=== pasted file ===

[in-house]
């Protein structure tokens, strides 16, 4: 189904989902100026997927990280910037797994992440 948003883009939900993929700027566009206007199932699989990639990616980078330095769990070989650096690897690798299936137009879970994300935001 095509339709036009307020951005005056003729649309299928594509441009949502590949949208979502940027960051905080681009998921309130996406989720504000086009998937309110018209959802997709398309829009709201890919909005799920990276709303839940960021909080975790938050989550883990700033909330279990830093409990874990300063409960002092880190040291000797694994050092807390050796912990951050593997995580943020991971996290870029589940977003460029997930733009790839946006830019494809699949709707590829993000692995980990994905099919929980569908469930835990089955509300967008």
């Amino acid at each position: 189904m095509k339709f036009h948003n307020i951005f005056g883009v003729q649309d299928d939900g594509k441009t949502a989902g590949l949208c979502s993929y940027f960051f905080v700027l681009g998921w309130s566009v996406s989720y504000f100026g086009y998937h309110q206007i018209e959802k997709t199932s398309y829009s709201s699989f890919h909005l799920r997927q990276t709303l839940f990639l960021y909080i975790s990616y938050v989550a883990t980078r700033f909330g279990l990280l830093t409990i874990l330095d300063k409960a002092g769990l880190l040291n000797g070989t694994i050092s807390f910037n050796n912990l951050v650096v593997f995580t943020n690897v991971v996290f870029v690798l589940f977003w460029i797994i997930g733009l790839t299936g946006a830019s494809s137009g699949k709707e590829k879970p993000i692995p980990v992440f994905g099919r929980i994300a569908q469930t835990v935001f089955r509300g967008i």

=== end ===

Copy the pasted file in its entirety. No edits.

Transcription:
[in-house]
């Protein structure tokens, strides 16, 4: 189904989902100026997927990280910037797994992440 948003883009939900993929700027566009206007199932699989990639990616980078330095769990070989650096690897690798299936137009879970994300935001 095509339709036009307020951005005056003729649309299928594509441009949502590949949208979502940027960051905080681009998921309130996406989720504000086009998937309110018209959802997709398309829009709201890919909005799920990276709303839940960021909080975790938050989550883990700033909330279990830093409990874990300063409960002092880190040291000797694994050092807390050796912990951050593997995580943020991971996290870029589940977003460029997930733009790839946006830019494809699949709707590829993000692995980990994905099919929980569908469930835990089955509300967008």
């Amino acid at each position: 189904m095509k339709f036009h948003n307020i951005f005056g883009v003729q649309d299928d939900g594509k441009t949502a989902g590949l949208c979502s993929y940027f960051f905080v700027l681009g998921w309130s566009v996406s989720y504000f100026g086009y998937h309110q206007i018209e959802k997709t199932s398309y829009s709201s699989f890919h909005l799920r997927q990276t709303l839940f990639l960021y909080i975790s990616y938050v989550a883990t980078r700033f909330g279990l990280l830093t409990i874990l330095d300063k409960a002092g769990l880190l040291n000797g070989t694994i050092s807390f910037n050796n912990l951050v650096v593997f995580t943020n690897v991971v996290f870029v690798l589940f977003w460029i797994i997930g733009l790839t299936g946006a830019s494809s137009g699949k709707e590829k879970p993000i692995p980990v992440f994905g099919r929980i994300a569908q469930t835990v935001f089955r509300g967008i």